First of all, my apologies for posting so infrequently recently. For the past month I’ve been working on a major project at home that has taken all of my attention and physical energy. Now that it’s winding down a bit, it’s time to comment on the immigration bill that was passed by the Senate this week – S.744.
As I explained in Five Short Blasts, when a nation breaches a critical population density, the interests of big business and the interests of individuals, which up to that point had been alignment, with population growth serving both, begin to diverge. It’s in the best interest of business to continue to grow the population, adding more customers and sales volume. But it’s in the interest of individual citizens to halt that population growth to avoid the consequences of worsening unemployment and poverty as per capita consumption begins to decline.
This week the Senate came down solidly on the side of the interests of business, passing a bill that will dramatically increase the rate at which the U.S. population is growing. To the 68 senators who voted in favor of this bill, it’s no matter to them that this bill will flood the labor force with additional workers at a time when 17 million Americans are still out of work. Even the unemployed still have to purchase food, clothing and shelter and all of the other products necessary to survive. More sales volume. More profits. More campaign donations from corporations.
In a nutshell, S.744 provides a path to citizenship for approximately 12 million illegal aliens – “amnesty” – while supposedly beefing up enforcement to discourage further illegal immigration. We’ve been down this road and have heard all of the promises before about stopping illegal immigration. We all know that what we’ll get is 12 million people rewarded for ignoring our laws, most of whom will either head straight to the unemployment line or will displace American workers who will then find themselves standing in that line, and a token effort to secure the borders that ends as soon as the media spotlight is turned away.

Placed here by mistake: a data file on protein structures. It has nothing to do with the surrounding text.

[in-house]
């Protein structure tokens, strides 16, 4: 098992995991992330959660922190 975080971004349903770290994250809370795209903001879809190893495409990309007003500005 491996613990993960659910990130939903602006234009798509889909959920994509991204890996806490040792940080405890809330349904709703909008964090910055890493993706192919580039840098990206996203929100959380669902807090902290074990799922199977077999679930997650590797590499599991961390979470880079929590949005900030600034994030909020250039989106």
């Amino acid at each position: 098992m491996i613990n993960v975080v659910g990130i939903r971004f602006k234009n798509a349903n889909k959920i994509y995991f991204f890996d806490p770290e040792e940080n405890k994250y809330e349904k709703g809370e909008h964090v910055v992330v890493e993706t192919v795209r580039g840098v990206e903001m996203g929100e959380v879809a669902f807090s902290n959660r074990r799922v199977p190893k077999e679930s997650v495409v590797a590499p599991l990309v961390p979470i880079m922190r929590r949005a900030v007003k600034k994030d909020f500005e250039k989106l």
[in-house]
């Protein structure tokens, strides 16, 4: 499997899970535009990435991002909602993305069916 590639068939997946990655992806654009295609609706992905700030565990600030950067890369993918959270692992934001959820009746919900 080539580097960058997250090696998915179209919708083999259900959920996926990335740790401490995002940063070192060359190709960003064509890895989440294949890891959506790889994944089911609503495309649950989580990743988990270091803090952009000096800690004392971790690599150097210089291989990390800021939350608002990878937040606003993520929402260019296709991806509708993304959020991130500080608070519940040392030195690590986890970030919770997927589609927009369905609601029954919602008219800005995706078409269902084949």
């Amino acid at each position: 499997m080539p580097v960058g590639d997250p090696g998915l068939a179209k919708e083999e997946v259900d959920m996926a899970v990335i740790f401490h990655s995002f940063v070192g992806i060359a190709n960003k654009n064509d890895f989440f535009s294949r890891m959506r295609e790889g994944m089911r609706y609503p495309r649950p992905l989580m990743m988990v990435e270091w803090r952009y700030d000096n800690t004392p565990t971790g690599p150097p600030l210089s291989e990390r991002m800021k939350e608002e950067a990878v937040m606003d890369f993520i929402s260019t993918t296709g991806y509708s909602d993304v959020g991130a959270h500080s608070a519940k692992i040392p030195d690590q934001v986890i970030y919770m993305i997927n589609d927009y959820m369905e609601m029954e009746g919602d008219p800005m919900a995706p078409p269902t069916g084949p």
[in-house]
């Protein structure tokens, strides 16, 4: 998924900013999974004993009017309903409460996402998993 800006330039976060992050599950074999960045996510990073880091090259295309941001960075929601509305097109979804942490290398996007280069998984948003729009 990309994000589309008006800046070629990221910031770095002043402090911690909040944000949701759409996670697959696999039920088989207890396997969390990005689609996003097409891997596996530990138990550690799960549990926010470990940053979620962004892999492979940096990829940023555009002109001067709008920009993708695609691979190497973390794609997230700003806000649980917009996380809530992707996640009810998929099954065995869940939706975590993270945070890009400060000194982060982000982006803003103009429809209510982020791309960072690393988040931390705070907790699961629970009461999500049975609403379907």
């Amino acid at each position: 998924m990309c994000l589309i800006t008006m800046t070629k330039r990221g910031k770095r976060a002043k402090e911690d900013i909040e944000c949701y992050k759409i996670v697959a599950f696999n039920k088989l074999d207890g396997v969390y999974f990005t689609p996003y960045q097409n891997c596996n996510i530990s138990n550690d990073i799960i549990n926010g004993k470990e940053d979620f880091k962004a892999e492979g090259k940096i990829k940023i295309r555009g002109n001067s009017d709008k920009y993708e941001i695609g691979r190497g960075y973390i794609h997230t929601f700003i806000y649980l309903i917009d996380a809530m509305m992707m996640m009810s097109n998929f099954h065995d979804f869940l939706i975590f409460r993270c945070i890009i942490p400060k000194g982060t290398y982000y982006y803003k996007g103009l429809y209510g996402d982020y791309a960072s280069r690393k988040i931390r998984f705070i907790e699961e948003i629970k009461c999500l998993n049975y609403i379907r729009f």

But this bill goes beyond simply providing amnesty to those already here. A report that I received this week from FAIR – Federation for American Immigration Reform – makes clear just how scary this bill is in terms of exploding our population. So I’d like to share with you some data from that report.
In terms of the impact on immigration, FAIR estimates that this bill has the potential for admitting 50 million permanent immigrants over the next 10 years. The breakdown is as follows:
- amnesty recipients – 12,800,000
- immigration through existing visas – 11,805,236
- backlog reduction – 4,050,000
- merit based – 1,269,076
- derivative visas to dependents – 1,179,177
- employer sponsored – 1,132,010
- uncapped immediate relatives – 855,000
- “recapture” of past unused visas – 325,000
- education based – 314,447
- investor visas – 125,779
That’s a total of almost 34 million. Add to this an additional 25 million temporary “guest” workers, most of whom will seamlessly transition to permanent status as “temporary” workers have always done.
What’s the cost of all of this new immigration? Included in the FAIR report is an evaluation of the costs done by the Heritage Foundation, who estimates that this new tidal wave of immigration will add $6.3 trillion to our national debt. This is broken down as follows:
- The typical illegal alien is 34 years old and has a 10th grade education. Even while in illegal status, such an individual uses $14,387 more in government benefits than they pay in taxes per year. Once legalized and eligible for additional benefits, that figure will swell to $29,500 per illegal alien.
- In terms of Social Security benefits, an amnestied alien will consume $3 in benefits for every dollar that they pay into the system. (Those who champion immigration as a way to boost the number of workers paying into the system never address what happens when those workers age and begin to draw benefits themselves.)
- In total, amnestied aliens would be expected to pay about $3.1 trillion in taxes while using $9.4 trillion in benefits.
This bill is an absolute disaster for Americans and will doom our quality life to a slow descent back into the poverty that characterizes most densely populated countries – those who haven’t been clever enough to dupe the U.S. into a massive trade deficit.
Thankfully, the House of Representatives now stands in the way of passage of such a bill – our last hope to stop this madness, since our bleeding heart president is unable to connect the dots between the problems we face and out-of-control population growth. Hopefully, the Republicans in the House will show more backbone and stand up for the American people in greater numbers than their Senate counterparts.